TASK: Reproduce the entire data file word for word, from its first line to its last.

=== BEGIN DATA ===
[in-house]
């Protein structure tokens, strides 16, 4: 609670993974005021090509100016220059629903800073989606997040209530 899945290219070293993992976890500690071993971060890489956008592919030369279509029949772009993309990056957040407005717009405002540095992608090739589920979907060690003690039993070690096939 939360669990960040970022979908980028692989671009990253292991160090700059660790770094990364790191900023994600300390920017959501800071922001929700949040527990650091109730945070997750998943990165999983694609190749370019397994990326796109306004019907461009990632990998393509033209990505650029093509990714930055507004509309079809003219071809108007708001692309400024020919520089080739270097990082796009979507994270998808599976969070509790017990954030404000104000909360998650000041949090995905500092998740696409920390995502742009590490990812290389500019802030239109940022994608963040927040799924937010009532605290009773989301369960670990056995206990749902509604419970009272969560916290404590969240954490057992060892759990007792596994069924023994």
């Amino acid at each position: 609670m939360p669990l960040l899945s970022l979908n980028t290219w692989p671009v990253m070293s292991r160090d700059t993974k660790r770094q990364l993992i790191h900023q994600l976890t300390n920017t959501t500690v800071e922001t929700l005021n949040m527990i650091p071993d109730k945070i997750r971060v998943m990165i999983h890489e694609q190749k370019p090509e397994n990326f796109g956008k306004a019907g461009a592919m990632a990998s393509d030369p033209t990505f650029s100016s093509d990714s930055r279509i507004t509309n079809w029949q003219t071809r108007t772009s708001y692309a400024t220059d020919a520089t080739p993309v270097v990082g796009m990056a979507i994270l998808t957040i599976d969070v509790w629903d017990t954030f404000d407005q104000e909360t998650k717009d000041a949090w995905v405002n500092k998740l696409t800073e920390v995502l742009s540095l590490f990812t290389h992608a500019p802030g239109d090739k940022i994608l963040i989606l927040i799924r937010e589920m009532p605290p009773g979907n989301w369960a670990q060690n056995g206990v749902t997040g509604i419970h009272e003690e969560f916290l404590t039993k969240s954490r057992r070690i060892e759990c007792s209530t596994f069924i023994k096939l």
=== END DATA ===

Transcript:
[in-house]
């Protein structure tokens, strides 16, 4: 609670993974005021090509100016220059629903800073989606997040209530 899945290219070293993992976890500690071993971060890489956008592919030369279509029949772009993309990056957040407005717009405002540095992608090739589920979907060690003690039993070690096939 939360669990960040970022979908980028692989671009990253292991160090700059660790770094990364790191900023994600300390920017959501800071922001929700949040527990650091109730945070997750998943990165999983694609190749370019397994990326796109306004019907461009990632990998393509033209990505650029093509990714930055507004509309079809003219071809108007708001692309400024020919520089080739270097990082796009979507994270998808599976969070509790017990954030404000104000909360998650000041949090995905500092998740696409920390995502742009590490990812290389500019802030239109940022994608963040927040799924937010009532605290009773989301369960670990056995206990749902509604419970009272969560916290404590969240954490057992060892759990007792596994069924023994």
């Amino acid at each position: 609670m939360p669990l960040l899945s970022l979908n980028t290219w692989p671009v990253m070293s292991r160090d700059t993974k660790r770094q990364l993992i790191h900023q994600l976890t300390n920017t959501t500690v800071e922001t929700l005021n949040m527990i650091p071993d109730k945070i997750r971060v998943m990165i999983h890489e694609q190749k370019p090509e397994n990326f796109g956008k306004a019907g461009a592919m990632a990998s393509d030369p033209t990505f650029s100016s093509d990714s930055r279509i507004t509309n079809w029949q003219t071809r108007t772009s708001y692309a400024t220059d020919a520089t080739p993309v270097v990082g796009m990056a979507i994270l998808t957040i599976d969070v509790w629903d017990t954030f404000d407005q104000e909360t998650k717009d000041a949090w995905v405002n500092k998740l696409t800073e920390v995502l742009s540095l590490f990812t290389h992608a500019p802030g239109d090739k940022i994608l963040i989606l927040i799924r937010e589920m009532p605290p009773g979907n989301w369960a670990q060690n056995g206990v749902t997040g509604i419970h009272e003690e969560f916290l404590t039993k969240s954490r057992r070690i060892e759990c007792s209530t596994f069924i023994k096939l």